What Are The Needs Of Young People & How Can We Best Meet Them Through Youth Work?
In this essay, I will discuss the needs of young people by drawing on multiple literatures and I will explain how youth workers can meet these needs. Youth workers “put young people’s needs, interests, hopes and anxieties at the heart of what they do” (Wood, Westwood, & Thompson 2015, p9) and this is what I will be doing when I become one; prioritising people’s well-being and helping them with any of their struggles in life.
Kellmer Pringle’s book called Needs Of Children in 1986, states that young people must have these needs met to reach their full potential, to grow into adults and to enjoy their lives. Love and Security is one of them, which can be shown through being caring, accepting and supportive to young people. Love and security can be shown by protecting them from harm which comes under safeguarding young people. New experiences is another need which Pringle believes should be met, this can be provided to young people by giving them different activities / opportunities each week, by progressing them into “more difficult achievements”. Praise and recognition is another need which must be met according to Pringle, this can be achieved by youth workers by congratulating the young people when they have done well at something, by showing that they care about what the young people are doing. Finally, responsibilities is the final need which Pringle believes must be met, youth workers can meet this need by giving tasks to the young people whilst they are at the centre such as: cleaning up, getting equipment or activities out etc.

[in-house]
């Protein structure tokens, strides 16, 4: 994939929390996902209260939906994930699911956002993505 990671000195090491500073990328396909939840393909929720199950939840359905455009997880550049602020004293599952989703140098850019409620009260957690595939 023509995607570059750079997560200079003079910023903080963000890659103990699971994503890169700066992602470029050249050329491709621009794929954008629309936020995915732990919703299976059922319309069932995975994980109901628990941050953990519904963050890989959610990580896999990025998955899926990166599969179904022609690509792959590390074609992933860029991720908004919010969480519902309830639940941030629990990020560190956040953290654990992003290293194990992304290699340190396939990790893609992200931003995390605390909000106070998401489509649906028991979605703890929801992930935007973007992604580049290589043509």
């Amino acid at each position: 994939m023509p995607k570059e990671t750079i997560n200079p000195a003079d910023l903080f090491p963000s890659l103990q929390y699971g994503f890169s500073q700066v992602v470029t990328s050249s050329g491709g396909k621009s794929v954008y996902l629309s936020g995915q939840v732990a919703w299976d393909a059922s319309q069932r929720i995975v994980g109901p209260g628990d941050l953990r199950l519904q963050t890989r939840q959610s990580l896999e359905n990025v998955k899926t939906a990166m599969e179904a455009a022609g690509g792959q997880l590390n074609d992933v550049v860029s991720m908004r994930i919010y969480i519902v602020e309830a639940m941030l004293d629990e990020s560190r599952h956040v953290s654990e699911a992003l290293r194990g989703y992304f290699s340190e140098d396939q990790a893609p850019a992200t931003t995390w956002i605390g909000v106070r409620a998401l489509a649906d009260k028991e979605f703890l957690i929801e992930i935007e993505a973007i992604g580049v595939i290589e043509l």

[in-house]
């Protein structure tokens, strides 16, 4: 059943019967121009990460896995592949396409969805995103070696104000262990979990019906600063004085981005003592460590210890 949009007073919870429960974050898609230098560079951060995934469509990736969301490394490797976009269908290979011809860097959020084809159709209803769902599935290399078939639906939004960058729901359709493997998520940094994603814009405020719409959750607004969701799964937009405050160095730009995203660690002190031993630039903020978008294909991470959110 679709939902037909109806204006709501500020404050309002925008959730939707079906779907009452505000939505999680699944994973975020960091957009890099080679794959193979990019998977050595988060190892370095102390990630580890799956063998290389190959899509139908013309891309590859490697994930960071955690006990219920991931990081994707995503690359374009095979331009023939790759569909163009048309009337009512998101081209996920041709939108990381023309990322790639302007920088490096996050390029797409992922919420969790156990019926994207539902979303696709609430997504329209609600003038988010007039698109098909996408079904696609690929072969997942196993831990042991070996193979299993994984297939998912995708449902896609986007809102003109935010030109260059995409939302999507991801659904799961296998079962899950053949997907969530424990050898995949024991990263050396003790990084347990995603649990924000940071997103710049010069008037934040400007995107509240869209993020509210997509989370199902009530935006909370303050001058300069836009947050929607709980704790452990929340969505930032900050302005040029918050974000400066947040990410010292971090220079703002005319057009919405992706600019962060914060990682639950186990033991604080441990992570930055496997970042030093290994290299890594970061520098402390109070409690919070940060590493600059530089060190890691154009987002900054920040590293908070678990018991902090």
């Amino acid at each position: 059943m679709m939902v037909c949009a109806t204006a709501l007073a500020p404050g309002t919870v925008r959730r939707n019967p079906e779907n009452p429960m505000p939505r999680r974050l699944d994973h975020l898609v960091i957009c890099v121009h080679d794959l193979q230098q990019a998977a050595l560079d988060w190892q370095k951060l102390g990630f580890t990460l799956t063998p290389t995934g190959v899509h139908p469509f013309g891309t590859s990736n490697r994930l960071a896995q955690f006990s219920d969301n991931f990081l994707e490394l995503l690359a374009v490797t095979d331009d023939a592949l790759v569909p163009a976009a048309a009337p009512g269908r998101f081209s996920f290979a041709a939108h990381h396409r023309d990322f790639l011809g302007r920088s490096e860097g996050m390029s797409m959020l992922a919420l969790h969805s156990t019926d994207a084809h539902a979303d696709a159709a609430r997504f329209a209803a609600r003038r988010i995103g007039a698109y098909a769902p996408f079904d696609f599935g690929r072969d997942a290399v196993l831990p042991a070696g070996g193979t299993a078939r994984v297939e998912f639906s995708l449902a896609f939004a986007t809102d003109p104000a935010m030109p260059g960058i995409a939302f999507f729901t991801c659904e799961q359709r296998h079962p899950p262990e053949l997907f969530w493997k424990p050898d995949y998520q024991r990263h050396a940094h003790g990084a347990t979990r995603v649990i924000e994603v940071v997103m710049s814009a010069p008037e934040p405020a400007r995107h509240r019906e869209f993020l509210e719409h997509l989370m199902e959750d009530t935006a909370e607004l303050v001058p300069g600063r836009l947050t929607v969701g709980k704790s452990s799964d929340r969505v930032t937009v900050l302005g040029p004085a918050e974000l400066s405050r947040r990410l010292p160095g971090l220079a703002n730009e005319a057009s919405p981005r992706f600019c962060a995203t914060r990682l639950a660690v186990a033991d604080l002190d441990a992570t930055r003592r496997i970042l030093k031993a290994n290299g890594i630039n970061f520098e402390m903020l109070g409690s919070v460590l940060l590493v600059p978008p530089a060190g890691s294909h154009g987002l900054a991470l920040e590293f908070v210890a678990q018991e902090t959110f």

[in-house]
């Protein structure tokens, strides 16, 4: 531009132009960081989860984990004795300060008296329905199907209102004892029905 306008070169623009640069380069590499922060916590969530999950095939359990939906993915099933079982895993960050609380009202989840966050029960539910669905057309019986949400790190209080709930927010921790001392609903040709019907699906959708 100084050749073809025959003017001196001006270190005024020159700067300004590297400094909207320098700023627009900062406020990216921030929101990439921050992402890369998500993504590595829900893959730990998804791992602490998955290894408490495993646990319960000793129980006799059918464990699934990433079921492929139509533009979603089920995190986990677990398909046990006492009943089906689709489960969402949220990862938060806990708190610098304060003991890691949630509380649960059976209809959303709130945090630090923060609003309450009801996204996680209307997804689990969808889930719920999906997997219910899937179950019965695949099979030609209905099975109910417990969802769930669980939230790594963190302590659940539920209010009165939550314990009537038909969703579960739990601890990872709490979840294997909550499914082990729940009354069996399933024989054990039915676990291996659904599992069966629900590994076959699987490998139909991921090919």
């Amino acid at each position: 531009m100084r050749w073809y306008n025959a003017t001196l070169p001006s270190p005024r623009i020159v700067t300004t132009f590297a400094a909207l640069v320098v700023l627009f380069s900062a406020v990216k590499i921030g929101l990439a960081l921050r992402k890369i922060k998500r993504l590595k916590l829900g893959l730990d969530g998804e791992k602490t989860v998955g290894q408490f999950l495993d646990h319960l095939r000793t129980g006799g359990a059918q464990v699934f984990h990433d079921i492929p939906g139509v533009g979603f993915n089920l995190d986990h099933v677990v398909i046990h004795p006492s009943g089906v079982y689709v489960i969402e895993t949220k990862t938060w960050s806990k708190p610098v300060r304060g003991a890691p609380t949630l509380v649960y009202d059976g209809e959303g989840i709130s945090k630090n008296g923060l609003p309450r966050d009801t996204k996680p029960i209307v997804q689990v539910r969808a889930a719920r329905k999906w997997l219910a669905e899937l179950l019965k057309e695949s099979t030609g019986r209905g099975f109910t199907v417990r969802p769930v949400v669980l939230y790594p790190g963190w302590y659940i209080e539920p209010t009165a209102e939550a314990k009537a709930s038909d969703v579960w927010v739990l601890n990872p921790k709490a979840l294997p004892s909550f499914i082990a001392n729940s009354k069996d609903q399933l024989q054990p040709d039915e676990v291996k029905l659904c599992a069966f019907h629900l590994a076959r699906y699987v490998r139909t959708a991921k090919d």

Young people need attention and at times, parents do not provide this to their children; therefore, it is important that youth workers show that they care and give young people their full attention. When a child is not able to get attention from their parents they will do something just to get attention according to Goldsmith (2010). This shows that children or young people will likely not act out if they are shown attention by those around them such as, their parents or carers. Some young people need attention, this could be due to their upbringing and not being shown enough care towards them – however, it could be to do with how they being treated at present in their home situation. Youth workers can meet this need by talking to the young person and showing them interest. If a young person confides in a youth worker, the youth worker can be supportive to them, to show that they care about them. Whilst giving attention, as a youth worker, you need to maintain your professionalism at all times by acknowledging what your boundaries are. It would be acceptable for you to show empathy to a young person by being supportive and having your hand on their shoulder; but having a cuddle is not acceptable for some people and that is where the line is drawn. As youth workers, we need boundaries, if we feel that a client is being clingy we need to enforce that there cannot be too much physical contact in place and that you need your “personal space”. Youth workers should not break young people’s personal space and young people should not break youth workers personal space – this is where you communicate with each other to know what the boundaries are.